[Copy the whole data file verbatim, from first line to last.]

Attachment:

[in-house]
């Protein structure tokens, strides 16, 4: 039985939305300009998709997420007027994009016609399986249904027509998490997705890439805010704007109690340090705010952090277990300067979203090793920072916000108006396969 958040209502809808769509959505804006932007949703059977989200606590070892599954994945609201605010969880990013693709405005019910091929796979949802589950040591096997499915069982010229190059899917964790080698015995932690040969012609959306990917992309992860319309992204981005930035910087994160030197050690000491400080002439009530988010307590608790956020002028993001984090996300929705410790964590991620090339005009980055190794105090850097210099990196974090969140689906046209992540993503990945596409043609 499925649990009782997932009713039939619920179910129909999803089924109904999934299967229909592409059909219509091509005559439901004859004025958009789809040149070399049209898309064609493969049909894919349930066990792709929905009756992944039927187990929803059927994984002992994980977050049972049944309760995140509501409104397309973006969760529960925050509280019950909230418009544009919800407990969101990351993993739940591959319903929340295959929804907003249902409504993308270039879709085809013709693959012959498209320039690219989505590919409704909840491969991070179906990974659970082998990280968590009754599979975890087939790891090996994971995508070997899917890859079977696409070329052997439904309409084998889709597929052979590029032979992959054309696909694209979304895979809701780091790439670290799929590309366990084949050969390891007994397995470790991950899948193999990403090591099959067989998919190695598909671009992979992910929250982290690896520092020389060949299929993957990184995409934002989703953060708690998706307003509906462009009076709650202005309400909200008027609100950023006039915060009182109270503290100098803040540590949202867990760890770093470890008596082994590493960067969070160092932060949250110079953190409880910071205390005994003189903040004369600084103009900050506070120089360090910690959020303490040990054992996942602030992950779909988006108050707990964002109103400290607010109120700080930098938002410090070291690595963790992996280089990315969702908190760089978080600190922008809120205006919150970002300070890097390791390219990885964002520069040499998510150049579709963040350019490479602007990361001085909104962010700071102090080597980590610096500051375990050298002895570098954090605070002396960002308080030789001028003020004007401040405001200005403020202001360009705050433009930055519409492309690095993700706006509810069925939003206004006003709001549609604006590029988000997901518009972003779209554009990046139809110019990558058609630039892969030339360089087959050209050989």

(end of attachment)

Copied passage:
[in-house]
């Protein structure tokens, strides 16, 4: 039985939305300009998709997420007027994009016609399986249904027509998490997705890439805010704007109690340090705010952090277990300067979203090793920072916000108006396969 958040209502809808769509959505804006932007949703059977989200606590070892599954994945609201605010969880990013693709405005019910091929796979949802589950040591096997499915069982010229190059899917964790080698015995932690040969012609959306990917992309992860319309992204981005930035910087994160030197050690000491400080002439009530988010307590608790956020002028993001984090996300929705410790964590991620090339005009980055190794105090850097210099990196974090969140689906046209992540993503990945596409043609 499925649990009782997932009713039939619920179910129909999803089924109904999934299967229909592409059909219509091509005559439901004859004025958009789809040149070399049209898309064609493969049909894919349930066990792709929905009756992944039927187990929803059927994984002992994980977050049972049944309760995140509501409104397309973006969760529960925050509280019950909230418009544009919800407990969101990351993993739940591959319903929340295959929804907003249902409504993308270039879709085809013709693959012959498209320039690219989505590919409704909840491969991070179906990974659970082998990280968590009754599979975890087939790891090996994971995508070997899917890859079977696409070329052997439904309409084998889709597929052979590029032979992959054309696909694209979304895979809701780091790439670290799929590309366990084949050969390891007994397995470790991950899948193999990403090591099959067989998919190695598909671009992979992910929250982290690896520092020389060949299929993957990184995409934002989703953060708690998706307003509906462009009076709650202005309400909200008027609100950023006039915060009182109270503290100098803040540590949202867990760890770093470890008596082994590493960067969070160092932060949250110079953190409880910071205390005994003189903040004369600084103009900050506070120089360090910690959020303490040990054992996942602030992950779909988006108050707990964002109103400290607010109120700080930098938002410090070291690595963790992996280089990315969702908190760089978080600190922008809120205006919150970002300070890097390791390219990885964002520069040499998510150049579709963040350019490479602007990361001085909104962010700071102090080597980590610096500051375990050298002895570098954090605070002396960002308080030789001028003020004007401040405001200005403020202001360009705050433009930055519409492309690095993700706006509810069925939003206004006003709001549609604006590029988000997901518009972003779209554009990046139809110019990558058609630039892969030339360089087959050209050989």